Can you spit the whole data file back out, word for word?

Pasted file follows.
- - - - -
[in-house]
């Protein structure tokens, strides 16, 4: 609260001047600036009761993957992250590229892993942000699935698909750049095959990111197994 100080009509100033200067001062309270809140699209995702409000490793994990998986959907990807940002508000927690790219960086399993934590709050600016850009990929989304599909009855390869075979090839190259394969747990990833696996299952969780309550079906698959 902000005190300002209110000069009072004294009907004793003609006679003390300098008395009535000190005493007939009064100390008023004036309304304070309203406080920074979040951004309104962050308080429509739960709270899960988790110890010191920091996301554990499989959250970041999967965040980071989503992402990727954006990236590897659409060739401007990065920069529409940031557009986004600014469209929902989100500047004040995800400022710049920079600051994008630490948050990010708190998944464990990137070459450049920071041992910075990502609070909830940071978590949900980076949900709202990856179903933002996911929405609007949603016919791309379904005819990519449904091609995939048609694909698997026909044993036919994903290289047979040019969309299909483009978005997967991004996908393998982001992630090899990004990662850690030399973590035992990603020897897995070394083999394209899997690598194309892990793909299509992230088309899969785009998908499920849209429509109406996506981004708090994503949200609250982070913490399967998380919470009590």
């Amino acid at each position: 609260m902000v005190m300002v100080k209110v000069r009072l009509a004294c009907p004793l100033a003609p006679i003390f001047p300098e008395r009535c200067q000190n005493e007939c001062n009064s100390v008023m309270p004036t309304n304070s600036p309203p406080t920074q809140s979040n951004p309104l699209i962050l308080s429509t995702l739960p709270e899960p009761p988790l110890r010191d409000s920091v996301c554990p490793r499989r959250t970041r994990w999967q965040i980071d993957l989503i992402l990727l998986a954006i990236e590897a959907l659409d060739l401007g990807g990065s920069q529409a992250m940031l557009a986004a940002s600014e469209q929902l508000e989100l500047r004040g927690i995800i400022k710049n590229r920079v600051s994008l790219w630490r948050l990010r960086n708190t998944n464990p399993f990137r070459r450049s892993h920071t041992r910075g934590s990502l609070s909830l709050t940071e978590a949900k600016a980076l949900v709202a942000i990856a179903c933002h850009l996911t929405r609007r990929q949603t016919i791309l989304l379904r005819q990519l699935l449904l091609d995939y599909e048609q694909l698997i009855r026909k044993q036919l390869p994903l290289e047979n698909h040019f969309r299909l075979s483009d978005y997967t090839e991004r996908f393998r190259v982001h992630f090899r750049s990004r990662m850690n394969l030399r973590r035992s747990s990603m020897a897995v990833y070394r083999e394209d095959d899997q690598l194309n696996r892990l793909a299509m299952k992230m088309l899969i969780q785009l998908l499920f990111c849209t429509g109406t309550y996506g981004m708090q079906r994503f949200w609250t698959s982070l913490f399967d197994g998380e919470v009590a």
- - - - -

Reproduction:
[in-house]
């Protein structure tokens, strides 16, 4: 609260001047600036009761993957992250590229892993942000699935698909750049095959990111197994 100080009509100033200067001062309270809140699209995702409000490793994990998986959907990807940002508000927690790219960086399993934590709050600016850009990929989304599909009855390869075979090839190259394969747990990833696996299952969780309550079906698959 902000005190300002209110000069009072004294009907004793003609006679003390300098008395009535000190005493007939009064100390008023004036309304304070309203406080920074979040951004309104962050308080429509739960709270899960988790110890010191920091996301554990499989959250970041999967965040980071989503992402990727954006990236590897659409060739401007990065920069529409940031557009986004600014469209929902989100500047004040995800400022710049920079600051994008630490948050990010708190998944464990990137070459450049920071041992910075990502609070909830940071978590949900980076949900709202990856179903933002996911929405609007949603016919791309379904005819990519449904091609995939048609694909698997026909044993036919994903290289047979040019969309299909483009978005997967991004996908393998982001992630090899990004990662850690030399973590035992990603020897897995070394083999394209899997690598194309892990793909299509992230088309899969785009998908499920849209429509109406996506981004708090994503949200609250982070913490399967998380919470009590």
């Amino acid at each position: 609260m902000v005190m300002v100080k209110v000069r009072l009509a004294c009907p004793l100033a003609p006679i003390f001047p300098e008395r009535c200067q000190n005493e007939c001062n009064s100390v008023m309270p004036t309304n304070s600036p309203p406080t920074q809140s979040n951004p309104l699209i962050l308080s429509t995702l739960p709270e899960p009761p988790l110890r010191d409000s920091v996301c554990p490793r499989r959250t970041r994990w999967q965040i980071d993957l989503i992402l990727l998986a954006i990236e590897a959907l659409d060739l401007g990807g990065s920069q529409a992250m940031l557009a986004a940002s600014e469209q929902l508000e989100l500047r004040g927690i995800i400022k710049n590229r920079v600051s994008l790219w630490r948050l990010r960086n708190t998944n464990p399993f990137r070459r450049s892993h920071t041992r910075g934590s990502l609070s909830l709050t940071e978590a949900k600016a980076l949900v709202a942000i990856a179903c933002h850009l996911t929405r609007r990929q949603t016919i791309l989304l379904r005819q990519l699935l449904l091609d995939y599909e048609q694909l698997i009855r026909k044993q036919l390869p994903l290289e047979n698909h040019f969309r299909l075979s483009d978005y997967t090839e991004r996908f393998r190259v982001h992630f090899r750049s990004r990662m850690n394969l030399r973590r035992s747990s990603m020897a897995v990833y070394r083999e394209d095959d899997q690598l194309n696996r892990l793909a299509m299952k992230m088309l899969i969780q785009l998908l499920f990111c849209t429509g109406t309550y996506g981004m708090q079906r994503f949200w609250t698959s982070l913490f399967d197994g998380e919470v009590a």